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Medical Experts Say Energy Drinks Should Not Be Marketed To, Or Used By, Children

A group of sports medicine professionals are warning that children should avoid energy drinks like Red Bull and Monster, urging the energy drink industry to cease all marketing that is directed towards minors. 

The American College of Sports Medicine (ACSM) issued an official statement on February 8, indicating that children are particularly susceptible to both energy drink side effects and are the usual target of energy drink marketing campaigns.

In a Contemporary Issues Paper published in Current Sports Medicine Reports, the ACSM calls for wide dissemination of the message that energy drinks are not intended for children.

“Energy drinks are extremely popular and concerns about their consumption are coming from every sector of society, which is why we’ve published these recommendations.” Dr. John Higgins, one of the statement’s authors, said in the ACSM press release. “Our review of the available science showed that excessive levels of caffeine found in energy drinks can have adverse effects on cardiovascular, neurological, gastrointestinal, renal and endocrine systems, as well as psychiatric symptoms. More needs to be done to protect children and adolescents, as well as adults with cardiovascular or other medical conditions.”

The issues paper links side effects of energy drinks to a long list of potential health problems, including acute cardiovascular problems, epileptic seizures, intracerebral hemorrhage, gastrointestinal upset, kidney failure, rhabdomyolysis, metabolic acidosis, loss of insulin sensitivity, restlessness, insomnia, and increases in risk-taking behavior.

In addition, the paper notes a list of energy drink side effects that appear to be specific to children and adolescents, primarily due to the higher total concentrations of caffeine in relation to their body mass. These can include palpitations, seizures, and affects on performance, behavior and health.

The ACSM statement includes four primary recommendations. It calls for protecting at risk children from the high risk of complications, by spreading the message that energy drinks are not for children. The paper also calls for manufacturers to stop marketing to at-risk groups, particularly children.

“Currently, manufacturers of energy drinks advertise on websites, social media and television channels that are highly appealing to both children and adolescents,” the group states. “Target marketing to sporting and other events involving children and adolescents should not be permitted.”

The group also calls for warnings that energy drinks should not be used before, during or after strenuous activities, and indicates that more education and research data is needed to educate consumers regarding the differences between soda, coffee, sports drinks and energy drinks, and that there should be more research focused on acute and chronic effects of energy drink consumption.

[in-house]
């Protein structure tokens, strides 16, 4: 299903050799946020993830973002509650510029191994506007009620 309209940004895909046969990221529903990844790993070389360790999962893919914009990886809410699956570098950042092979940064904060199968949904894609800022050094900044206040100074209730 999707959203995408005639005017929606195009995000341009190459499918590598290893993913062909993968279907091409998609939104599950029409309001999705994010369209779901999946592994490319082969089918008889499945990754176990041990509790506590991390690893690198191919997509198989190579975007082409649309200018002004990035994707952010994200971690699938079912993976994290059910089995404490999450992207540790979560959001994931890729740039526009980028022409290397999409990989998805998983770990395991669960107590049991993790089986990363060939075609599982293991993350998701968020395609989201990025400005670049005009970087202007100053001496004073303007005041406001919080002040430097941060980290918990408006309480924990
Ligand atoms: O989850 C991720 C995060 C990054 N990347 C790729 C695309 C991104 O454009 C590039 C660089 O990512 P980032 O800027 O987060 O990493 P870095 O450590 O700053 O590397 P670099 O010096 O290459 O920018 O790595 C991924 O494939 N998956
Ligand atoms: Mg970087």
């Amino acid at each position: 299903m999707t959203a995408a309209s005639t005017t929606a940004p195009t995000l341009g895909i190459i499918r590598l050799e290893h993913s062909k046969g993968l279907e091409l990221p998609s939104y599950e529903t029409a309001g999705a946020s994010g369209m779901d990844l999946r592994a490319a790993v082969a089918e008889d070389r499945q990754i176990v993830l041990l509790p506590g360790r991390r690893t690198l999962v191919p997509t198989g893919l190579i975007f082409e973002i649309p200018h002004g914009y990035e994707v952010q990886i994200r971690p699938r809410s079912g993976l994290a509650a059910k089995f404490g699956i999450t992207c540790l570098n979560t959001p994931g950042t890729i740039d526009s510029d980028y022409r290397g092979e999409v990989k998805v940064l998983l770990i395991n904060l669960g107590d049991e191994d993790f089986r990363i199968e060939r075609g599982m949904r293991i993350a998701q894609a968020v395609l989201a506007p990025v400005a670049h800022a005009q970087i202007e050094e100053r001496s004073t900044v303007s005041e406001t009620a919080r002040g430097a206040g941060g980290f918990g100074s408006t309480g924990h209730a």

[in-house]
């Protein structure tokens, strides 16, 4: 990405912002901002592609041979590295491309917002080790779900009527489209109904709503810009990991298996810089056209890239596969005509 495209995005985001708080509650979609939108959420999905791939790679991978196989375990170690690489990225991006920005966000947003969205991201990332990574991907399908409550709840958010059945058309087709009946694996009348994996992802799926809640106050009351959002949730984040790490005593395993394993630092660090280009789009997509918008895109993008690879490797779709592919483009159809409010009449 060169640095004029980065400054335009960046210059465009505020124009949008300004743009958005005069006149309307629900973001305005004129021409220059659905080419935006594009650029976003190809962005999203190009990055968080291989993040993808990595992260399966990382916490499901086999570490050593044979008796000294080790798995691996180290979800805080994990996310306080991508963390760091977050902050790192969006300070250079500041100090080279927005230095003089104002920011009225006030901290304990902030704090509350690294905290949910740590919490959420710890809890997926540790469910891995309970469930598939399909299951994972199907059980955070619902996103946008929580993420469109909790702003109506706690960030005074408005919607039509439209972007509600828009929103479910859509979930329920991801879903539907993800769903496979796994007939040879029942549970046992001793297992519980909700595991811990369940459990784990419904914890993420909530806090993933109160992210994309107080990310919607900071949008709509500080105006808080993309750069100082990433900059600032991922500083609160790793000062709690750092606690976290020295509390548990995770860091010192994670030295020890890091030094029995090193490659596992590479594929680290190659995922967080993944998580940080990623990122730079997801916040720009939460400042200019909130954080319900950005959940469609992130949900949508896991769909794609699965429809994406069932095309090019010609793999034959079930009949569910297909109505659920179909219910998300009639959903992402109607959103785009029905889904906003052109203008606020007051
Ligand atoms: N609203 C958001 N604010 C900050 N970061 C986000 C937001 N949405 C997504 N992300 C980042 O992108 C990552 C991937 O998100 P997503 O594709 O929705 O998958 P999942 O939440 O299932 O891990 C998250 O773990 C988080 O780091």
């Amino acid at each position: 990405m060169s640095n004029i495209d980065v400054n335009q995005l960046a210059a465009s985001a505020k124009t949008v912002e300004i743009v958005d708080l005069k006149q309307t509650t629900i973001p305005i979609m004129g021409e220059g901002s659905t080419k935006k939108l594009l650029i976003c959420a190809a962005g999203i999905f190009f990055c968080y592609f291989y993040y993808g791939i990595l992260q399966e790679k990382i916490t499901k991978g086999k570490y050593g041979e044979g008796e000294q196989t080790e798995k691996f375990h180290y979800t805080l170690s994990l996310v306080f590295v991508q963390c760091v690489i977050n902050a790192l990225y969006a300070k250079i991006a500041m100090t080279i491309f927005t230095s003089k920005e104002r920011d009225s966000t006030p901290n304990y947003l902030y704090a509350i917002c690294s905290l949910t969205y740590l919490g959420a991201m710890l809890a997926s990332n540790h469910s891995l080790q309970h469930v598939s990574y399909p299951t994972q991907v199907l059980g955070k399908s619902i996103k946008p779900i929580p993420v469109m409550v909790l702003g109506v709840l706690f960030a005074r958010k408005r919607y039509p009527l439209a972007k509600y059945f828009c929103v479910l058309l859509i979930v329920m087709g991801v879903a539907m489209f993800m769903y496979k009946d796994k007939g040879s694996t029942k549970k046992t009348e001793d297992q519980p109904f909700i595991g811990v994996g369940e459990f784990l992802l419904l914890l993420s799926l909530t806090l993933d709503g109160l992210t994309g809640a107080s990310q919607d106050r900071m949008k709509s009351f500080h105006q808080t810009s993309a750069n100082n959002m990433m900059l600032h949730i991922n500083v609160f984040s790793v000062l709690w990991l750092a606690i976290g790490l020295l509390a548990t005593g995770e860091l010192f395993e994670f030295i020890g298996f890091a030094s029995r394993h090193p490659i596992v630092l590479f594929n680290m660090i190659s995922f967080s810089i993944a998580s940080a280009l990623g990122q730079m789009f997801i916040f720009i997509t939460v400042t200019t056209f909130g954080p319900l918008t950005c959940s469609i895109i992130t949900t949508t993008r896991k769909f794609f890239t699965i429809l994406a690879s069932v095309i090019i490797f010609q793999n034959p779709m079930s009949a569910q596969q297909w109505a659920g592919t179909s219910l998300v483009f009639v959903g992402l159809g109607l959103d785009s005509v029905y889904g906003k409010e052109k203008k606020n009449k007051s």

Energy Drink Health Concerns

A study published last year by Australian researchers linked caffeinated energy drinks to heart problems that can cause rapid, irregular heartbeats in some consumers. The effects could result in fainting, seizures and even sudden death, the researchers warned.

Several studies have found that consumption of only a couple energy drinks over a several week period can cause increased blood pressure and heart arrhythmias, which can cause long-term heart problems.

In March 2016, the American Heart Association indicated that the overuse of energy drinks could cause increased heart problems including heart attacks, sudden cardiac arrest and other potentially life-threatening complications.

Another study published in the Journal of the American Medical Association (JAMA) in November 2015, found that consuming just one can of Rockstar energy drink led to an increased risk of heart problems and high blood pressure among young, healthy adults.

The FDA is currently investigating health concerns surrounding the drinks, after a number of adverse event reports were submitted in recent years connecting energy drinks to severe injuries and deaths.

According to information released in 2012, at least 37 adverse event reports had been received by the FDA involving health problems from Monster Energy drinks, including at least six deaths.

Amid aggressive marketing by the manufacturers, energy drink sales increased 240% between 2004 and 2009, and the number of caffeine overdose emergency room visits increased from 1,128 in 2005 to 16,055 in 2008. Approximately 56% of those visits involved individuals between the ages of 12 and 25 years.

In recent years, a number of energy drink lawsuits have been filed on behalf of otherwise healthy young adults who suffered sudden heart problems within hours after drinking the beverages, alleging that the manufacturers placed their desire for profits before the safety of consumers.

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